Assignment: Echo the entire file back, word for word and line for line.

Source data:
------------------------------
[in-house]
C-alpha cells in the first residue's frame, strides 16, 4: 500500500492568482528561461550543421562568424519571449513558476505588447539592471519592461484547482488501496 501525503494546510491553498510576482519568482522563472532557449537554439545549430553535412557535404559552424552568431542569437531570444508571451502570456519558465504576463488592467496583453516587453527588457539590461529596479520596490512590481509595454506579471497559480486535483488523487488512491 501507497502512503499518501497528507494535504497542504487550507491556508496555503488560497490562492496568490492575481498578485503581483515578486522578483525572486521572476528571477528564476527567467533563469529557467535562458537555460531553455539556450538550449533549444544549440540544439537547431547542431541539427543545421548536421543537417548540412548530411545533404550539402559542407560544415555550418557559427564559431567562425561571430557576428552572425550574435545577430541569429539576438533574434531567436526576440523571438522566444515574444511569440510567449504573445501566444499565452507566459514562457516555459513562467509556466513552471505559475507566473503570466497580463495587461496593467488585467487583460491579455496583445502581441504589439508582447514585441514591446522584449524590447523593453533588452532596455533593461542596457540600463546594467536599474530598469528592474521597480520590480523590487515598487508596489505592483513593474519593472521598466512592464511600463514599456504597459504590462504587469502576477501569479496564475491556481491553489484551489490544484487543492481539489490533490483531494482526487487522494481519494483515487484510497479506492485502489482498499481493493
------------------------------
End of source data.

[in-house]
C-alpha cells in the first residue's frame, strides 16, 4: 500500500492568482528561461550543421562568424519571449513558476505588447539592471519592461484547482488501496 501525503494546510491553498510576482519568482522563472532557449537554439545549430553535412557535404559552424552568431542569437531570444508571451502570456519558465504576463488592467496583453516587453527588457539590461529596479520596490512590481509595454506579471497559480486535483488523487488512491 501507497502512503499518501497528507494535504497542504487550507491556508496555503488560497490562492496568490492575481498578485503581483515578486522578483525572486521572476528571477528564476527567467533563469529557467535562458537555460531553455539556450538550449533549444544549440540544439537547431547542431541539427543545421548536421543537417548540412548530411545533404550539402559542407560544415555550418557559427564559431567562425561571430557576428552572425550574435545577430541569429539576438533574434531567436526576440523571438522566444515574444511569440510567449504573445501566444499565452507566459514562457516555459513562467509556466513552471505559475507566473503570466497580463495587461496593467488585467487583460491579455496583445502581441504589439508582447514585441514591446522584449524590447523593453533588452532596455533593461542596457540600463546594467536599474530598469528592474521597480520590480523590487515598487508596489505592483513593474519593472521598466512592464511600463514599456504597459504590462504587469502576477501569479496564475491556481491553489484551489490544484487543492481539489490533490483531494482526487487522494481519494483515487484510497479506492485502489482498499481493493